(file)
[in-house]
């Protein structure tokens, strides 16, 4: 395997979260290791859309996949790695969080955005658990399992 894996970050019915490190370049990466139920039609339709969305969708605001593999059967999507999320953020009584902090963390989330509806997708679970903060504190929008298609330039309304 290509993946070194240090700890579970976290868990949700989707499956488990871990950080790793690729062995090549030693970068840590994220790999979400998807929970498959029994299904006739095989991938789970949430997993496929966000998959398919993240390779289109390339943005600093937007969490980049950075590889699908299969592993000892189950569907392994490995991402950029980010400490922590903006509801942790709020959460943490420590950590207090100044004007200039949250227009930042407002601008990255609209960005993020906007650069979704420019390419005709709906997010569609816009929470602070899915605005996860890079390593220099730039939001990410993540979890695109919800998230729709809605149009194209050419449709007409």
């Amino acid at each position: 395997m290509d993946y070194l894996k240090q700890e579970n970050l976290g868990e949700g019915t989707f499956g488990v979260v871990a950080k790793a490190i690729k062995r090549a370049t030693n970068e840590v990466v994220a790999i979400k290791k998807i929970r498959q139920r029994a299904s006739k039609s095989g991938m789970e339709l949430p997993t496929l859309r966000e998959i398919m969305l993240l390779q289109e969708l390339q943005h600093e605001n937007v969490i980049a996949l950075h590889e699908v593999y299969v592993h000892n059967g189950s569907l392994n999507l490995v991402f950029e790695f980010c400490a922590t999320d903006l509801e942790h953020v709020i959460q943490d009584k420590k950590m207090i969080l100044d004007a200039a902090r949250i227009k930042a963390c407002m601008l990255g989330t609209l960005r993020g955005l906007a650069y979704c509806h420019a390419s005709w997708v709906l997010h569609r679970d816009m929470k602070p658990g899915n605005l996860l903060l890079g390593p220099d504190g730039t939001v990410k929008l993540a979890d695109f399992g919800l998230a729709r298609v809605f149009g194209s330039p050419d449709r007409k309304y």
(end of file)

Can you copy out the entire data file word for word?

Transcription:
[in-house]
């Protein structure tokens, strides 16, 4: 395997979260290791859309996949790695969080955005658990399992 894996970050019915490190370049990466139920039609339709969305969708605001593999059967999507999320953020009584902090963390989330509806997708679970903060504190929008298609330039309304 290509993946070194240090700890579970976290868990949700989707499956488990871990950080790793690729062995090549030693970068840590994220790999979400998807929970498959029994299904006739095989991938789970949430997993496929966000998959398919993240390779289109390339943005600093937007969490980049950075590889699908299969592993000892189950569907392994490995991402950029980010400490922590903006509801942790709020959460943490420590950590207090100044004007200039949250227009930042407002601008990255609209960005993020906007650069979704420019390419005709709906997010569609816009929470602070899915605005996860890079390593220099730039939001990410993540979890695109919800998230729709809605149009194209050419449709007409």
């Amino acid at each position: 395997m290509d993946y070194l894996k240090q700890e579970n970050l976290g868990e949700g019915t989707f499956g488990v979260v871990a950080k790793a490190i690729k062995r090549a370049t030693n970068e840590v990466v994220a790999i979400k290791k998807i929970r498959q139920r029994a299904s006739k039609s095989g991938m789970e339709l949430p997993t496929l859309r966000e998959i398919m969305l993240l390779q289109e969708l390339q943005h600093e605001n937007v969490i980049a996949l950075h590889e699908v593999y299969v592993h000892n059967g189950s569907l392994n999507l490995v991402f950029e790695f980010c400490a922590t999320d903006l509801e942790h953020v709020i959460q943490d009584k420590k950590m207090i969080l100044d004007a200039a902090r949250i227009k930042a963390c407002m601008l990255g989330t609209l960005r993020g955005l906007a650069y979704c509806h420019a390419s005709w997708v709906l997010h569609r679970d816009m929470k602070p658990g899915n605005l996860l903060l890079g390593p220099d504190g730039t939001v990410k929008l993540a979890d695109f399992g919800l998230a729709r298609v809605f149009g194209s330039p050419d449709r007409k309304y």